Home-based chemical bleaching of teeth in adults

Review question
What evidence is available regarding the different home-based chemically-induced bleaching agents in whitening teeth?

Background
There has been an increasing demand for whiter teeth. Home-based whitening products with a bleaching action have become popular and are prescribed to people by the dentist or purchased over-the-counter. A variety of whitening products are available which include hydrogen peroxide, carbamide peroxide, sodium percarbonate, sodium hexametaphosphate, sodium tripolyphosphate, and calcium peroxide. These agents are supplied in different concentrations and are used with different methods of application (gel in tray, strips, paint-on gel, chewing gum, and mouthwash), which have varying application times and duration of treatment.

Study characteristics
Authors from Cochrane Oral Health carried out this review of existing studies and the evidence is current up to 12 June 2018. We included 71 trials that involved 3780 adults who underwent tooth whitening procedures with various bleaching agents using different methods of application, length of application and duration of treatment. 26 studies compared a bleaching agent to placebo and 51 studies compared one bleaching agent to another bleaching agent.

Key results

The bleaching agents whitened teeth compared to placebo over a short time period (from 2 weeks to 6 months), however the certainty of the evidence is low to very low.

The evidence currently available is insufficient to draw reliable conclusions regarding the superiority of home-based bleaching compositions or any particular method of application or concentration or application time or duration of use.

The most common adverse events were tooth sensitivity and oral irritation, which were reported with higher concentrations of active agents, although the effects were mild and transient.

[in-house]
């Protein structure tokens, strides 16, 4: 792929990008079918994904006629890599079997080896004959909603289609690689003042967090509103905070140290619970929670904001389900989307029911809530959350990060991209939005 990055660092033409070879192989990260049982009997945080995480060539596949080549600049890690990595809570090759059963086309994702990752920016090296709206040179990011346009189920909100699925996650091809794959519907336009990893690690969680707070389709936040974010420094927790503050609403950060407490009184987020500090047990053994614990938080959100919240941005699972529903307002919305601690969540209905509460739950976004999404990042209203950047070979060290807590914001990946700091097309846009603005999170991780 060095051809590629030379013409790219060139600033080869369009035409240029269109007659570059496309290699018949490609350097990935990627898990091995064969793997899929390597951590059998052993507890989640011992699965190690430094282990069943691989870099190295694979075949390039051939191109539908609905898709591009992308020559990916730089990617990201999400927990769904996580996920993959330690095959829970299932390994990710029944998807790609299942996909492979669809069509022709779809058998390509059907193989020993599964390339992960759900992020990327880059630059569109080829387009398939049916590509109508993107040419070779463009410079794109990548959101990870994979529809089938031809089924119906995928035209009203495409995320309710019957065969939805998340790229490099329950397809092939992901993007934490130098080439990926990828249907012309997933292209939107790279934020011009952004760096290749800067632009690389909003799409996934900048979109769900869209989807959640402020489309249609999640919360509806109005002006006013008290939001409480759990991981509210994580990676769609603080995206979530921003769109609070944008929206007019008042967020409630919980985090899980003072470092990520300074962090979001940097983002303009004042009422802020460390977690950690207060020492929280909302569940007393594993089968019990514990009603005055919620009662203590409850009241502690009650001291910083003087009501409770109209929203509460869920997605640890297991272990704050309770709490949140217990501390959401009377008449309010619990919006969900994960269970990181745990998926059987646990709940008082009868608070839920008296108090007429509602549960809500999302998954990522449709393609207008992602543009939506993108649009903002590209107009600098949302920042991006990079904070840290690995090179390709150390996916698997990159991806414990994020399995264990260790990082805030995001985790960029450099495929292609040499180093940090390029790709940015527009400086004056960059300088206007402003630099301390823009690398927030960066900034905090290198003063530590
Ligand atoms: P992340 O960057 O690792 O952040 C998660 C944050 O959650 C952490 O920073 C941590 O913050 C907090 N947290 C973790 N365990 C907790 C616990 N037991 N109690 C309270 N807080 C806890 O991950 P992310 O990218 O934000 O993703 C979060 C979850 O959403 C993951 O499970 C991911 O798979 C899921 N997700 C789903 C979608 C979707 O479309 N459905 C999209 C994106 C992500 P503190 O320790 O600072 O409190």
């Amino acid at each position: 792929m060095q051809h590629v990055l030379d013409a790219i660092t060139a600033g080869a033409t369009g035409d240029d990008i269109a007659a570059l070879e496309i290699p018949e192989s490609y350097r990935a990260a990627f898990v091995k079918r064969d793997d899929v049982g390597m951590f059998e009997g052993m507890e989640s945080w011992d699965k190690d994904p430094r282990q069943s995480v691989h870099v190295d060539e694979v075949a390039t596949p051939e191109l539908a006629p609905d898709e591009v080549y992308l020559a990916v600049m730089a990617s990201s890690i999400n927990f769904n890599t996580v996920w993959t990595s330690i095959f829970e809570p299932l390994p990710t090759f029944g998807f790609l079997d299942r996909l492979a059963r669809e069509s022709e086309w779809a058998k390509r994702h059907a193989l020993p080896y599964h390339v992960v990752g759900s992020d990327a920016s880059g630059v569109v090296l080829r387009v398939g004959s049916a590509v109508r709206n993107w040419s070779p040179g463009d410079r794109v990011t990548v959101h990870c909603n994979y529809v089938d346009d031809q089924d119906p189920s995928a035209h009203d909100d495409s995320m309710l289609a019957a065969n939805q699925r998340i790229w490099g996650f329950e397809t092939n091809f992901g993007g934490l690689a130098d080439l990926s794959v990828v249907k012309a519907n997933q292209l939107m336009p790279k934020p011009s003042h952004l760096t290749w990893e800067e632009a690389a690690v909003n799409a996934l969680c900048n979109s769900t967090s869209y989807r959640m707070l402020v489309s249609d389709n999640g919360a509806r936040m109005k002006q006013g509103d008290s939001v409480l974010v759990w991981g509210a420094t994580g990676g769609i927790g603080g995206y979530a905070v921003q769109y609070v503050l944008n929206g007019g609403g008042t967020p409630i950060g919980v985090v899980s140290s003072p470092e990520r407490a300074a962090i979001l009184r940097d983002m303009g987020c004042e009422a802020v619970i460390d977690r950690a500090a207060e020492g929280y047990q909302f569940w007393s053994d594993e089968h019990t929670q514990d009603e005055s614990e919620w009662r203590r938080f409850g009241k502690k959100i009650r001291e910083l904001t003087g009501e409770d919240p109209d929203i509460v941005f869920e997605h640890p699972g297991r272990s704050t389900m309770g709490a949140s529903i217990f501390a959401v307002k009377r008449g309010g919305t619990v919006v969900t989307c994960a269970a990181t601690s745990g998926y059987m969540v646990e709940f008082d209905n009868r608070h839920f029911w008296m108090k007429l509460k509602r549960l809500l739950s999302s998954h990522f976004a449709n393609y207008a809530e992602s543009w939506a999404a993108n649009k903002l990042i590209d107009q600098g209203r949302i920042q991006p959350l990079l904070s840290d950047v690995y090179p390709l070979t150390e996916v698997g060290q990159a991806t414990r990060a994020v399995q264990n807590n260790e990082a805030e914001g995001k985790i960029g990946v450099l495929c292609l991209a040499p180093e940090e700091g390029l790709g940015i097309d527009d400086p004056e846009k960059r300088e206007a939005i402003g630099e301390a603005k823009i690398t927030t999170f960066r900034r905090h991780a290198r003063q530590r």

Well-planned randomised controlled trials need to be conducted by standardising methods of application, concentrations, application times and duration of treatment.

Certainty of evidence
The overall certainty of the evidence was low to very low for all comparisons. This was because most of the comparisons were reported in single trials with small sample sizes and event rates. There was an unclear risk of bias in most of the trials.

Authors' conclusions: 

We found low to very low-certainty evidence over short time periods to support the effectiveness of home-based chemically-induced bleaching methods compared to placebo for all the outcomes tested.

We were unable to draw any conclusions regarding the superiority of home-based bleaching compositions or any particular method of application or concentration or application time or duration of use, as the overall evidence generated was of very low certainty. Well-planned RCTs need to be conducted by standardising methods of application, concentrations, application times, and duration of treatment.

Read the full abstract...
Background: 

With the increased demand for whiter teeth, home-based bleaching products, either dentist-prescribed or over-the-counter products have been exponentially increasing in the past few decades. This is an update of a Cochrane Review first published in 2006.

Objectives: